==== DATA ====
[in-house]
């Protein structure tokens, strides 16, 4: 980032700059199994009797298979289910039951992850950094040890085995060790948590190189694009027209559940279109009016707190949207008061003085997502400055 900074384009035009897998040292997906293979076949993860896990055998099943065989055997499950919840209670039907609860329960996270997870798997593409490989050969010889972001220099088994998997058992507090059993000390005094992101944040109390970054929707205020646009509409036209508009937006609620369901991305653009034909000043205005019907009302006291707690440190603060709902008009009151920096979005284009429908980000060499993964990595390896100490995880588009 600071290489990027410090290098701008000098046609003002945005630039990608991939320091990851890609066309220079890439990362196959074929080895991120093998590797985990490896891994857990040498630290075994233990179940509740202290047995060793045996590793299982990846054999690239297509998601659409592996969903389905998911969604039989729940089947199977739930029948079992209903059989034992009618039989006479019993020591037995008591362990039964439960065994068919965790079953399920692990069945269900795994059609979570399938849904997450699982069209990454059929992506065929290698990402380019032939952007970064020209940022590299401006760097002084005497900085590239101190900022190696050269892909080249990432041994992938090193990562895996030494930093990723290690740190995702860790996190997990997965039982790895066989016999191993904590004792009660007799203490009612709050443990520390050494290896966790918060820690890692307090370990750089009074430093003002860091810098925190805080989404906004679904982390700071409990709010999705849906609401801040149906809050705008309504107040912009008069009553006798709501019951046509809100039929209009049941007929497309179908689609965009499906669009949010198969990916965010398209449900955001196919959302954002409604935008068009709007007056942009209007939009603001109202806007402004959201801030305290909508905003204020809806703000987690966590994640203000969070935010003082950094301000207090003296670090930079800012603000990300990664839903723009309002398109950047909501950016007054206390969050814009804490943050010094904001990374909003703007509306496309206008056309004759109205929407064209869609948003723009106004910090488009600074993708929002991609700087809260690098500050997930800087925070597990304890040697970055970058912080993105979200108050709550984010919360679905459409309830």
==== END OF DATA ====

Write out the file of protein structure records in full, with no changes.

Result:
[in-house]
């Protein structure tokens, strides 16, 4: 980032700059199994009797298979289910039951992850950094040890085995060790948590190189694009027209559940279109009016707190949207008061003085997502400055 900074384009035009897998040292997906293979076949993860896990055998099943065989055997499950919840209670039907609860329960996270997870798997593409490989050969010889972001220099088994998997058992507090059993000390005094992101944040109390970054929707205020646009509409036209508009937006609620369901991305653009034909000043205005019907009302006291707690440190603060709902008009009151920096979005284009429908980000060499993964990595390896100490995880588009 600071290489990027410090290098701008000098046609003002945005630039990608991939320091990851890609066309220079890439990362196959074929080895991120093998590797985990490896891994857990040498630290075994233990179940509740202290047995060793045996590793299982990846054999690239297509998601659409592996969903389905998911969604039989729940089947199977739930029948079992209903059989034992009618039989006479019993020591037995008591362990039964439960065994068919965790079953399920692990069945269900795994059609979570399938849904997450699982069209990454059929992506065929290698990402380019032939952007970064020209940022590299401006760097002084005497900085590239101190900022190696050269892909080249990432041994992938090193990562895996030494930093990723290690740190995702860790996190997990997965039982790895066989016999191993904590004792009660007799203490009612709050443990520390050494290896966790918060820690890692307090370990750089009074430093003002860091810098925190805080989404906004679904982390700071409990709010999705849906609401801040149906809050705008309504107040912009008069009553006798709501019951046509809100039929209009049941007929497309179908689609965009499906669009949010198969990916965010398209449900955001196919959302954002409604935008068009709007007056942009209007939009603001109202806007402004959201801030305290909508905003204020809806703000987690966590994640203000969070935010003082950094301000207090003296670090930079800012603000990300990664839903723009309002398109950047909501950016007054206390969050814009804490943050010094904001990374909003703007509306496309206008056309004759109205929407064209869609948003723009106004910090488009600074993708929002991609700087809260690098500050997930800087925070597990304890040697970055970058912080993105979200108050709550984010919360679905459409309830």